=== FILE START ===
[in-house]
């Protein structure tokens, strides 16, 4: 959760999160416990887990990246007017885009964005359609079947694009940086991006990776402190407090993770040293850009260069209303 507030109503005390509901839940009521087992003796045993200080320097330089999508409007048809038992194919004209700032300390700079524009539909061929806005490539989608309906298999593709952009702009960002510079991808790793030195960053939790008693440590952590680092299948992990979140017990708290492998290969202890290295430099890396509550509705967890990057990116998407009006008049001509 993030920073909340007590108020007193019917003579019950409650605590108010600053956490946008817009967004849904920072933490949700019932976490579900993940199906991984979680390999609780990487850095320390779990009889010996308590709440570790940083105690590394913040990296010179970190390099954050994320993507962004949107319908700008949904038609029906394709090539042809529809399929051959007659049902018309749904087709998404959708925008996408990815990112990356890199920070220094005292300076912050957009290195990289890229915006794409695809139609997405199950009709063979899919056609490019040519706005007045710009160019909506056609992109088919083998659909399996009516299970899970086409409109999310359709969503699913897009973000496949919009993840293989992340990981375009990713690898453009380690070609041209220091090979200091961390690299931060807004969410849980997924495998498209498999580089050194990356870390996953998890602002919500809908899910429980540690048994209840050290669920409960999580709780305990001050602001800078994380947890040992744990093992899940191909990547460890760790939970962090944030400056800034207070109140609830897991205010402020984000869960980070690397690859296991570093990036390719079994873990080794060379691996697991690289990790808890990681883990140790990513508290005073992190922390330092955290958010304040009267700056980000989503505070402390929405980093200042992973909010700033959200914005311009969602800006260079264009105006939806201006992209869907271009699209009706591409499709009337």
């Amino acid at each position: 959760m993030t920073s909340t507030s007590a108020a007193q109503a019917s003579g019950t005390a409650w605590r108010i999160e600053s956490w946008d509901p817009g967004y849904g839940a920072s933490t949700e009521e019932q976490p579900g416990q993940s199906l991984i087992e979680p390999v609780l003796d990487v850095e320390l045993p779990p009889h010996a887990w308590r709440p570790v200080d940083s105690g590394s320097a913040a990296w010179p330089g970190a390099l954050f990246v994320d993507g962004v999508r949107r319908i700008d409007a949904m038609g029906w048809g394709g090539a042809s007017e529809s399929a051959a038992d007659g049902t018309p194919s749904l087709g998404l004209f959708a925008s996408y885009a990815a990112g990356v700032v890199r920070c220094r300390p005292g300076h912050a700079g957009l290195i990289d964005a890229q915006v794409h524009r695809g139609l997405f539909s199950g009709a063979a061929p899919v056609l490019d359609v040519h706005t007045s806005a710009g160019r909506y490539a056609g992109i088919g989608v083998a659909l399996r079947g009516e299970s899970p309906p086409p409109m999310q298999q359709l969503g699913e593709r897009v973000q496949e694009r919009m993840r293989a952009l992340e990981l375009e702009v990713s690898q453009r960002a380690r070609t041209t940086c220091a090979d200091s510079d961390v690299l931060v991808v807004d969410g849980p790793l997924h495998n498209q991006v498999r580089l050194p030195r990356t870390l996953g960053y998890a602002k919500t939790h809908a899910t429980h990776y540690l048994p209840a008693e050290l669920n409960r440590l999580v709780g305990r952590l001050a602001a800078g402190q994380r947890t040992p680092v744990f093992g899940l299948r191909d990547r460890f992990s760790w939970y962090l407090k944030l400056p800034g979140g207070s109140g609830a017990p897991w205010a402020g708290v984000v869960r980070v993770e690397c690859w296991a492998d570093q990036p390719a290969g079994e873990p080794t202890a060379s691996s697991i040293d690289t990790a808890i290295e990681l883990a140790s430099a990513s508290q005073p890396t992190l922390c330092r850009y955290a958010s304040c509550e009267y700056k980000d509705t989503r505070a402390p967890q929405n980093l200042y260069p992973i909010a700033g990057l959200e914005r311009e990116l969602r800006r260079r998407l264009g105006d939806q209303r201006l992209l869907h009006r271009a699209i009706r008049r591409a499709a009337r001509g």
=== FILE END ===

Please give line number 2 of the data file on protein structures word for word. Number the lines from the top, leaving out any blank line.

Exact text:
């Protein structure tokens, strides 16, 4: 959760999160416990887990990246007017885009964005359609079947694009940086991006990776402190407090993770040293850009260069209303 507030109503005390509901839940009521087992003796045993200080320097330089999508409007048809038992194919004209700032300390700079524009539909061929806005490539989608309906298999593709952009702009960002510079991808790793030195960053939790008693440590952590680092299948992990979140017990708290492998290969202890290295430099890396509550509705967890990057990116998407009006008049001509 993030920073909340007590108020007193019917003579019950409650605590108010600053956490946008817009967004849904920072933490949700019932976490579900993940199906991984979680390999609780990487850095320390779990009889010996308590709440570790940083105690590394913040990296010179970190390099954050994320993507962004949107319908700008949904038609029906394709090539042809529809399929051959007659049902018309749904087709998404959708925008996408990815990112990356890199920070220094005292300076912050957009290195990289890229915006794409695809139609997405199950009709063979899919056609490019040519706005007045710009160019909506056609992109088919083998659909399996009516299970899970086409409109999310359709969503699913897009973000496949919009993840293989992340990981375009990713690898453009380690070609041209220091090979200091961390690299931060807004969410849980997924495998498209498999580089050194990356870390996953998890602002919500809908899910429980540690048994209840050290669920409960999580709780305990001050602001800078994380947890040992744990093992899940191909990547460890760790939970962090944030400056800034207070109140609830897991205010402020984000869960980070690397690859296991570093990036390719079994873990080794060379691996697991690289990790808890990681883990140790990513508290005073992190922390330092955290958010304040009267700056980000989503505070402390929405980093200042992973909010700033959200914005311009969602800006260079264009105006939806201006992209869907271009699209009706591409499709009337």